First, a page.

REDUCING LOSSES: Govt targets 40 per cent rise in productivity by 2020
KUALA LUMPUR: EFFORTS to minimise post-harvest losses of agricultural produce will be intensified so that the sector can contribute more to the economy.
Deputy Prime Minister Tan Sri Muhyiddin Yassin said the government would generate more initiatives, provide allocations and relevant incentives for the development of post-harvest technology to reduce losses along the food supply chain.
"Items such as fresh fruits, vegetables and flowers -- which are highly perishable and among the most highly-traded agricultural goods -- need to be properly handled to minimise losses, which tend to occur from the time of harvest until consumption," he said.
"The post-harvest losses of these crops in developing countries are approximately 30-40 per cent, or two to three-fold more than losses in developed countries."
He said this at the opening of the 7th International Post-harvest Symposium 2012 (IPS 2012) at Putra World Trade Centre here yesterday.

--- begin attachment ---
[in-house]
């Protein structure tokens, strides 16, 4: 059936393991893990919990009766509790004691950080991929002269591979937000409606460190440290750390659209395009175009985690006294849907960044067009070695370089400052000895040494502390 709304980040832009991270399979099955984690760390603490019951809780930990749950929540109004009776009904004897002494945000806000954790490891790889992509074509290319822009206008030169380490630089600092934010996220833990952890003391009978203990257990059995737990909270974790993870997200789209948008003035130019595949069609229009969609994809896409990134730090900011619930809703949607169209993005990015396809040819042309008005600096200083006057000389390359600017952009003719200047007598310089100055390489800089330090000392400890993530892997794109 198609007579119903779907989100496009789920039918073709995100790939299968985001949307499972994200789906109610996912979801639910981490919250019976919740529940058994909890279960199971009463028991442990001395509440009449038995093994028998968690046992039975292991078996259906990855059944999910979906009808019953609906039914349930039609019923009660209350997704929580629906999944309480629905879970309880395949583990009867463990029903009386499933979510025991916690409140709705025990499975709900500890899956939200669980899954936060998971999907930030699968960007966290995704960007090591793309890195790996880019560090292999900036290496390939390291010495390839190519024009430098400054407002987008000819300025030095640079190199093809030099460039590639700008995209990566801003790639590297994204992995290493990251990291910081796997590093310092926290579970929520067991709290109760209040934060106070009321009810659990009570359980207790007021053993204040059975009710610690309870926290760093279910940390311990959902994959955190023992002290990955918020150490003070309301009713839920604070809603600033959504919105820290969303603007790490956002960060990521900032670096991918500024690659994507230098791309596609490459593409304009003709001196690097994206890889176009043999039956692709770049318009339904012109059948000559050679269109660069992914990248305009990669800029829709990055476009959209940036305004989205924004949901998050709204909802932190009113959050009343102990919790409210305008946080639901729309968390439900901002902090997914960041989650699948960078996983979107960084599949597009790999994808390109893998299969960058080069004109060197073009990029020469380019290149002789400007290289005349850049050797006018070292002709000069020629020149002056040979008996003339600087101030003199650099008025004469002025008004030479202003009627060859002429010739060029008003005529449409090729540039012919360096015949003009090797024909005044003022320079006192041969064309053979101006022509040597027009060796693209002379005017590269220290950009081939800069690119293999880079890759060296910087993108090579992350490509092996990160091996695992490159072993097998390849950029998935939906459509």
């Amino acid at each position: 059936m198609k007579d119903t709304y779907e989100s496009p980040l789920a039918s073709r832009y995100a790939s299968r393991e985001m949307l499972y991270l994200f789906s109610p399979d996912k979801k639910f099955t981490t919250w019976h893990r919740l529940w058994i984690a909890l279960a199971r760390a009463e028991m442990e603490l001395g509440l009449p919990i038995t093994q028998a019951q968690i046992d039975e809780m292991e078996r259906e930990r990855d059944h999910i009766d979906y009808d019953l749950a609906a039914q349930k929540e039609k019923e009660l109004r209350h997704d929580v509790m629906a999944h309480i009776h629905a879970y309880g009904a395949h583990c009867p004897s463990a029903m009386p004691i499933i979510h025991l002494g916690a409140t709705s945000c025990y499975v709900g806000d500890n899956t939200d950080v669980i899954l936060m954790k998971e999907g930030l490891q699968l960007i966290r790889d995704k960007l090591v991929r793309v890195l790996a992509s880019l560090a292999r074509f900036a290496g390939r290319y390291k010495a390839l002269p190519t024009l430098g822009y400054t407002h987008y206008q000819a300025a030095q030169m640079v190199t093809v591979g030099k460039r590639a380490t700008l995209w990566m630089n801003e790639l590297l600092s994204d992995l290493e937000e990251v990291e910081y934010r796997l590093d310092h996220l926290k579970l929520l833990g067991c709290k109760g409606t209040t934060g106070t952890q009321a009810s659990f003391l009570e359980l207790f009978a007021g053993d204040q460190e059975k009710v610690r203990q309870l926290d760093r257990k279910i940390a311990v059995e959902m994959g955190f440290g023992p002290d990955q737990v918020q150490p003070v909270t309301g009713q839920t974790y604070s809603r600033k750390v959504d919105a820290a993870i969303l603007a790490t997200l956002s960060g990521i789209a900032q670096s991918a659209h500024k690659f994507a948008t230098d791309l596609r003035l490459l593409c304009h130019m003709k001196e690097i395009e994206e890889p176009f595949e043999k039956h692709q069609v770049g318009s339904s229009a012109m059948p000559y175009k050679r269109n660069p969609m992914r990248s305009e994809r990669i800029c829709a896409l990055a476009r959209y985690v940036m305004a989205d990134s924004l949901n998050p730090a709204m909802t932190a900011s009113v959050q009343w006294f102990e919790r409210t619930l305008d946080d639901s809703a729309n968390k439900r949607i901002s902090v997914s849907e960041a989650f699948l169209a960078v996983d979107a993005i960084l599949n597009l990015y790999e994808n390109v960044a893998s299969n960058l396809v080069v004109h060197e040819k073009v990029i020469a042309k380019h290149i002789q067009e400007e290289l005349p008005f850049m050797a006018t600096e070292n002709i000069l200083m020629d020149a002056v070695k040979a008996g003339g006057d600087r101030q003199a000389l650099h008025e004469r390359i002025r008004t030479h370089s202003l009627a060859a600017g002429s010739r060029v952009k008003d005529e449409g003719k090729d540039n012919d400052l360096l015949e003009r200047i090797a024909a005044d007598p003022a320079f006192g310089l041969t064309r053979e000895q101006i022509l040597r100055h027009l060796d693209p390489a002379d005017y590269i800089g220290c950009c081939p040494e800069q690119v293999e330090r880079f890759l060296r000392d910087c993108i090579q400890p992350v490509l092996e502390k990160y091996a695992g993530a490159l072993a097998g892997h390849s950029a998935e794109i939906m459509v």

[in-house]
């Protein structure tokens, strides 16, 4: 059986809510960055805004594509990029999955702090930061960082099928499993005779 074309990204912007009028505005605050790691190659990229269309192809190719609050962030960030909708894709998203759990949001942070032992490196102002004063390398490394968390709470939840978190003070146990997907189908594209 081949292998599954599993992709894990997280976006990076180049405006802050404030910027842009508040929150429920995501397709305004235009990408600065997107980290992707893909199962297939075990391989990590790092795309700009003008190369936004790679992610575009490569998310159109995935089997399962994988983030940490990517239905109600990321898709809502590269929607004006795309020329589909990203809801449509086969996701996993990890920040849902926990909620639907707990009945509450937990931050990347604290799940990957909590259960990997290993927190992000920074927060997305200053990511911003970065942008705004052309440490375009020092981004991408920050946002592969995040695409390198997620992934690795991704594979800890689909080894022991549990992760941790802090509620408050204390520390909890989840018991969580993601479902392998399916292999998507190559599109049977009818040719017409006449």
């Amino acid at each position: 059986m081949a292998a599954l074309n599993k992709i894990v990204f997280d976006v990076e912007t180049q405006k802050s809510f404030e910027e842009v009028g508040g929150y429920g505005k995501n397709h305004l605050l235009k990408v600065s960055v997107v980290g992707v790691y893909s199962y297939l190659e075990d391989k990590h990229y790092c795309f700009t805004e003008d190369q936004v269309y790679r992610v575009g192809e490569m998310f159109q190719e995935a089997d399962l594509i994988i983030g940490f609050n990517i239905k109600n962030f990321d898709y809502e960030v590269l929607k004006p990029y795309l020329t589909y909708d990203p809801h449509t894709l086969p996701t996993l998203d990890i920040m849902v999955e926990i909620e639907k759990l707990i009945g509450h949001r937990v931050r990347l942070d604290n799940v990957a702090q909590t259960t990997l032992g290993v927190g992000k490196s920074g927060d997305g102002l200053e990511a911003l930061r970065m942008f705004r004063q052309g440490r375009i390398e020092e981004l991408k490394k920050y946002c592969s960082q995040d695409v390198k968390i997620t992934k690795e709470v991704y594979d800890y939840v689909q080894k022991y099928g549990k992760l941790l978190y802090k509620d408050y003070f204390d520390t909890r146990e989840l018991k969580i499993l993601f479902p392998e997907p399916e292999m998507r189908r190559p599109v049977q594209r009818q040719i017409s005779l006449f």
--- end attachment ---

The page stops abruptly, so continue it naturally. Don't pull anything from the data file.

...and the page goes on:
Muhyiddin said through better infrastructure, crop production management techniques and post-harvest technology, Malaysia aims to increase the productivity of agriculture commodities by 40 per cent by the year 2020.
Malaysia's exports of horticulture produce, comprising fruits, vegetables and ornamentals, totalled RM1.3 billion last year, an increase of 69.8 per cent from the RM764.5 million recorded in 2006.
Muhyiddin said improvement in post-harvest handling technology allowed local horticulture products to be exported far and wide, creating various economic and commercial opportunities.
"Malaysian star fruits have been exported to Europe, papayas to China, pineapples to the Middle East and even our famous durians have been exported to Australia."
The IPS 2012, which ends on Friday, brings together the best scientists and experts in the agricultural development sector from all over the world.
Agriculture and Agro-based Industry Minister Datuk Seri Noh Omar told a news conference later that the ministry was mulling the introduction of a new insurance scheme for farmers in the country.
"The insurance scheme will be beneficial, especially when farmers lose their crops to downpours and other natural catastrophes," he said.
He, however, added studies were currently being carried out to ensure its feasibility and that it would not overlap with existing aid or schemes.